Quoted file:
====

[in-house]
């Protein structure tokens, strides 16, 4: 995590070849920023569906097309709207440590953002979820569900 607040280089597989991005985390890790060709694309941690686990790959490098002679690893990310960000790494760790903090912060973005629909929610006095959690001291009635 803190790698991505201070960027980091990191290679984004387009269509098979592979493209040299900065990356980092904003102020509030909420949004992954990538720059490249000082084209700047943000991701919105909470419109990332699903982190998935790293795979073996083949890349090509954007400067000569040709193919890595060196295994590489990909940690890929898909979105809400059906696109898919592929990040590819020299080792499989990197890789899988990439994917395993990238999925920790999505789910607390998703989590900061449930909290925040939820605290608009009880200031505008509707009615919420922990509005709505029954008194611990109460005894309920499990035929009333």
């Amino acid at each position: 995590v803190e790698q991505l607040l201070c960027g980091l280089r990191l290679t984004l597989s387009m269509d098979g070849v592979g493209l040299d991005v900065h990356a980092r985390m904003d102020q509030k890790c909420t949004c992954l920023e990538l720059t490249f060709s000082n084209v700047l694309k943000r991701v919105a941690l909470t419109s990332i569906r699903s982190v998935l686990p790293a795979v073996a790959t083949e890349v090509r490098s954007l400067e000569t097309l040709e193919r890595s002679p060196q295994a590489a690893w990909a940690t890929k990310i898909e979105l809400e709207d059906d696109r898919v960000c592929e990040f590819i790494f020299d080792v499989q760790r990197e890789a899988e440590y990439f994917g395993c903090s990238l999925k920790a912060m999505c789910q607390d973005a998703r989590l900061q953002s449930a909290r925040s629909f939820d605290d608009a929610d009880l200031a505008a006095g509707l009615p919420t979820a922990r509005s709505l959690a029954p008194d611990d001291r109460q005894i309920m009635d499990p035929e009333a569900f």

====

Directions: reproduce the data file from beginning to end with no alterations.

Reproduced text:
[in-house]
């Protein structure tokens, strides 16, 4: 995590070849920023569906097309709207440590953002979820569900 607040280089597989991005985390890790060709694309941690686990790959490098002679690893990310960000790494760790903090912060973005629909929610006095959690001291009635 803190790698991505201070960027980091990191290679984004387009269509098979592979493209040299900065990356980092904003102020509030909420949004992954990538720059490249000082084209700047943000991701919105909470419109990332699903982190998935790293795979073996083949890349090509954007400067000569040709193919890595060196295994590489990909940690890929898909979105809400059906696109898919592929990040590819020299080792499989990197890789899988990439994917395993990238999925920790999505789910607390998703989590900061449930909290925040939820605290608009009880200031505008509707009615919420922990509005709505029954008194611990109460005894309920499990035929009333």
């Amino acid at each position: 995590v803190e790698q991505l607040l201070c960027g980091l280089r990191l290679t984004l597989s387009m269509d098979g070849v592979g493209l040299d991005v900065h990356a980092r985390m904003d102020q509030k890790c909420t949004c992954l920023e990538l720059t490249f060709s000082n084209v700047l694309k943000r991701v919105a941690l909470t419109s990332i569906r699903s982190v998935l686990p790293a795979v073996a790959t083949e890349v090509r490098s954007l400067e000569t097309l040709e193919r890595s002679p060196q295994a590489a690893w990909a940690t890929k990310i898909e979105l809400e709207d059906d696109r898919v960000c592929e990040f590819i790494f020299d080792v499989q760790r990197e890789a899988e440590y990439f994917g395993c903090s990238l999925k920790a912060m999505c789910q607390d973005a998703r989590l900061q953002s449930a909290r925040s629909f939820d605290d608009a929610d009880l200031a505008a006095g509707l009615p919420t979820a922990r509005s709505l959690a029954p008194d611990d001291r109460q005894i309920m009635d499990p035929e009333a569900f």